Applying the truck weight to the truss can get a little thornier, particularly considering that trucks can move both longitudinally and transversely along the bridge and you don't state whether the assignment specifies truck position. If the floorbeam spacing is more than twice the distance between the truck's first and last axles, it's reasonable to assume the truck load is all applied to one floorbeam. If the floorbeam spacing is tighter than that, you might consider how much truck load goes to each floorbeam. Assuming it all goes to one floorbeam is conservative though. If the truck can be placed somewhere other than perfectly in-between the two trusses (ie. closer to one truss than the other) you might want to account for one truss receiving more than 50% of the truck load.

Depending on how the homework assignment is written, the professor may just want you to experience the process of making simplifying assumptions. However you choose to represent the truck/deck loads, document and justify your choices.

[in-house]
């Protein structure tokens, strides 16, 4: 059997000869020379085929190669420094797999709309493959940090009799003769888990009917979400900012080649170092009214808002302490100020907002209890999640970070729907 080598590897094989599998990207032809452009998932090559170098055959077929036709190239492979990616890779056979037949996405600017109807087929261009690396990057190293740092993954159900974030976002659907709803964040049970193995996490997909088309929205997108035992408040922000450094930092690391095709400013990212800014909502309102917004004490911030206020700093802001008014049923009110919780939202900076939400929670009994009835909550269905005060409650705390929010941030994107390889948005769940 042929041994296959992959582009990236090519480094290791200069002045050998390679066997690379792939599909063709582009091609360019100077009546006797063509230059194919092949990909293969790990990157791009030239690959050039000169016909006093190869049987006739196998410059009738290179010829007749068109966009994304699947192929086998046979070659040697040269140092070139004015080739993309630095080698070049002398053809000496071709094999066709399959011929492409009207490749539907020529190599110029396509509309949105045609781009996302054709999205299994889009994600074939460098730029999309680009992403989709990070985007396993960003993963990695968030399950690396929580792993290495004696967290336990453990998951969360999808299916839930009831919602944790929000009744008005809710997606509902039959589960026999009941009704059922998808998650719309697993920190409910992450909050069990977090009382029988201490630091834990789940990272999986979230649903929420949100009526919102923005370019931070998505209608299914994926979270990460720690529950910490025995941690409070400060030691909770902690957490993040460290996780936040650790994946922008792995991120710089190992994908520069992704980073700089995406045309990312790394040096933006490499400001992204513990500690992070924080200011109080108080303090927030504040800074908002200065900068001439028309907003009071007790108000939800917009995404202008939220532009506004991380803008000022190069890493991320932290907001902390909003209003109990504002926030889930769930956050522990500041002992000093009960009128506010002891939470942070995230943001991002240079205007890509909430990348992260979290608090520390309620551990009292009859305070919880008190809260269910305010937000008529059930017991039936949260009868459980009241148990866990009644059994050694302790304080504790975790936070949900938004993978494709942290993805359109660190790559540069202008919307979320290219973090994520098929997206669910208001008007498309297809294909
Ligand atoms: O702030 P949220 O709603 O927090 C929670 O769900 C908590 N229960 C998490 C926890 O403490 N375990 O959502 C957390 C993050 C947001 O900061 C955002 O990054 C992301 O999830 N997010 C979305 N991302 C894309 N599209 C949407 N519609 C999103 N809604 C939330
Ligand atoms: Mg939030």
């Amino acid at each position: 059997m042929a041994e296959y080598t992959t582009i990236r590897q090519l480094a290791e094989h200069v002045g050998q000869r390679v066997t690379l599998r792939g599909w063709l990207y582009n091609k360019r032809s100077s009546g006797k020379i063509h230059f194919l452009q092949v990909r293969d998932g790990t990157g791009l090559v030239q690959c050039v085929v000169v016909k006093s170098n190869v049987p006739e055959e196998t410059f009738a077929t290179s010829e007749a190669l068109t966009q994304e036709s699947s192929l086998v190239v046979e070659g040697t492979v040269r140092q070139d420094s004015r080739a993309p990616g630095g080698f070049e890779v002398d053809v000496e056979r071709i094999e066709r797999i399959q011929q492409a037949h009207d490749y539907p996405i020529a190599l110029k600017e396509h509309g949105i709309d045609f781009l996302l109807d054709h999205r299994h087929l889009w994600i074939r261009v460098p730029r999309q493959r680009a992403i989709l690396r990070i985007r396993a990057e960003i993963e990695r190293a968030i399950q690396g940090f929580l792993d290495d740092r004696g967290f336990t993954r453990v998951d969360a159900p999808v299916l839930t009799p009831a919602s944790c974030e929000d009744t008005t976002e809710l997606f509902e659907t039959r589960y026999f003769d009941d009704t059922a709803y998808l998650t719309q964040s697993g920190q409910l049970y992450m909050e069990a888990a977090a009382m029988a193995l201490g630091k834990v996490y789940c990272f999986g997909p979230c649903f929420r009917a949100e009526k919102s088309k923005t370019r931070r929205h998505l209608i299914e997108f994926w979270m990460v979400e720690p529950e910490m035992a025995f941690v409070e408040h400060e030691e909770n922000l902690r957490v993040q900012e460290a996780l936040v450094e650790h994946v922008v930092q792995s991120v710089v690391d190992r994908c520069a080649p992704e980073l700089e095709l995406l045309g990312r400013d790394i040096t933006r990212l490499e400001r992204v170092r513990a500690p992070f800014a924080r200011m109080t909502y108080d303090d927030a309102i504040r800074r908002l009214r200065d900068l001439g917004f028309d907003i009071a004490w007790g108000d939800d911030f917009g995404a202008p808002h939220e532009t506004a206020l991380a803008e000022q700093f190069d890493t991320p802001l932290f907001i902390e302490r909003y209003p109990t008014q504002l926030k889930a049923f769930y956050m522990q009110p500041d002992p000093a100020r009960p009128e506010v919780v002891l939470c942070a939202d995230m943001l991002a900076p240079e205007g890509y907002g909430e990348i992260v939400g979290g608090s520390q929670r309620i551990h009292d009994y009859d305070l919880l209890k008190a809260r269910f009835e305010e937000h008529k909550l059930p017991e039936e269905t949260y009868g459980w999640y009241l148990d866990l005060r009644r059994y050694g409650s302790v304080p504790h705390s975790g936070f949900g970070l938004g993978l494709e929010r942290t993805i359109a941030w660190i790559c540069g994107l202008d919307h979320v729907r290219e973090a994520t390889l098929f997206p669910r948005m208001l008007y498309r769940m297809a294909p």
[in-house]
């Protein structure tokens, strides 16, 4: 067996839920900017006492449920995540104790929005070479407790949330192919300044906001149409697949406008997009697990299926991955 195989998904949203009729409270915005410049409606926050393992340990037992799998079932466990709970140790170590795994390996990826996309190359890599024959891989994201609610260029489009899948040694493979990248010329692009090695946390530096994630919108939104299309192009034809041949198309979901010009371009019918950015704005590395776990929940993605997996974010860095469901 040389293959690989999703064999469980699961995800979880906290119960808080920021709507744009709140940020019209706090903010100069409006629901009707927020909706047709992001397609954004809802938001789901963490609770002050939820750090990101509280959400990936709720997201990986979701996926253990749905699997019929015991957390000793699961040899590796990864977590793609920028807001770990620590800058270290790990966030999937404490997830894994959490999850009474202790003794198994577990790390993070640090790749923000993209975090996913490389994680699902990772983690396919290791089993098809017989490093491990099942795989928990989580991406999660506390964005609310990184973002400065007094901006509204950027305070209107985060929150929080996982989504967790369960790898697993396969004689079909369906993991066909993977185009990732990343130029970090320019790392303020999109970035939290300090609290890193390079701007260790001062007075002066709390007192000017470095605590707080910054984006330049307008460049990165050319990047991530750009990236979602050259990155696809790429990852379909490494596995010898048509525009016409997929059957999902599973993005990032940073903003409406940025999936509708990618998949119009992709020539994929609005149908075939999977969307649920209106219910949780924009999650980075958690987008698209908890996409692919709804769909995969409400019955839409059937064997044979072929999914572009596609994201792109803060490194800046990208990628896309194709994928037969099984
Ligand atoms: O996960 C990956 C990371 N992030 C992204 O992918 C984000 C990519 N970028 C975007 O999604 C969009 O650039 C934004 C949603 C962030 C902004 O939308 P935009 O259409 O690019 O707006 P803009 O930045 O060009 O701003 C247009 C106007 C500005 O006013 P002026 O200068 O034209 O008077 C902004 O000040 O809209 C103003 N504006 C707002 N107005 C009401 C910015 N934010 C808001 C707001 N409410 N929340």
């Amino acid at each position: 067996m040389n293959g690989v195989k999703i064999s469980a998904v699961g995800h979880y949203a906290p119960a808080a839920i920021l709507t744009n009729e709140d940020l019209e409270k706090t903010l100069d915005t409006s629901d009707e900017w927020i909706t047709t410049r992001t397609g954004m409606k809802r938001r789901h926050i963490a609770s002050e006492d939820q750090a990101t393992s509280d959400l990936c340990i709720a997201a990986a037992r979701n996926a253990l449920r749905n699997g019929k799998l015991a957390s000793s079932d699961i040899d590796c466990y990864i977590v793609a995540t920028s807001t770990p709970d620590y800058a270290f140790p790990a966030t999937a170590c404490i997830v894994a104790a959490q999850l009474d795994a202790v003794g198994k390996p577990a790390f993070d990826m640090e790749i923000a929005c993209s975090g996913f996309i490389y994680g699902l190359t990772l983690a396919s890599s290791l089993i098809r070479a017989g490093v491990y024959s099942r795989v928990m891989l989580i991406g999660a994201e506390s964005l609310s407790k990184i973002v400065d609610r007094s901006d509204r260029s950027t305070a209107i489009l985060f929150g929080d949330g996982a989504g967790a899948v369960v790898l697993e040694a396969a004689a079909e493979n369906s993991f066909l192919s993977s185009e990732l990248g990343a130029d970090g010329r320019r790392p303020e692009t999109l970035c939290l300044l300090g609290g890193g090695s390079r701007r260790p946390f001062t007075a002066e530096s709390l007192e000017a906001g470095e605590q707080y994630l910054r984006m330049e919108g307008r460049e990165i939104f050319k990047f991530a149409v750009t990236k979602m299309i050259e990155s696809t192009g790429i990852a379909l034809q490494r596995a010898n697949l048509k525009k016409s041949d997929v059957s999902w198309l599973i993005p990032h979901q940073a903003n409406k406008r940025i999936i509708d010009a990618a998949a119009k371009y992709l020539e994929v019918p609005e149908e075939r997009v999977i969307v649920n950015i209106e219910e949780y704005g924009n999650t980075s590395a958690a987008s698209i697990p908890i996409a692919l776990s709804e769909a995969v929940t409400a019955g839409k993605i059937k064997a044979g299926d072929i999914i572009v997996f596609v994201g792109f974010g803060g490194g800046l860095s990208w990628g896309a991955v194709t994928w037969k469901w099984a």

• One way to split the truck load from the floor beam to the trusses is through a quick analysis of the floorbeam as a simply supported beam with the wheels of the truck being point loads. The closer the wheel gets to a support, the greater % of the truck that support will be. The reaction of the simply supported floorbeam can be taken as the truss node load. For extra points/aggrevation you can also consider unequal loading of the wheels on a truck. Usually though, a truck wheel loads are considered to be half the axle load. – Forward Ed Mar 13 '19 at 19:25
• +1 Solid answer. I'd just like to mention that there's nothing stopping you from applying distributed loads to trusses. Each member will then behave like a short simply-supported beam with zero bending at the nodes and bending along the span. The axial results will be identical since the distributed load will cause reactions at each node equal to half the distributed load, just as if you'd done the division yourself, so you can then just design the truss members using that axial load and disregarding the very small bending moment. (Obviously this is most useful when modeling on a computer). – Wasabi Mar 13 '19 at 21:40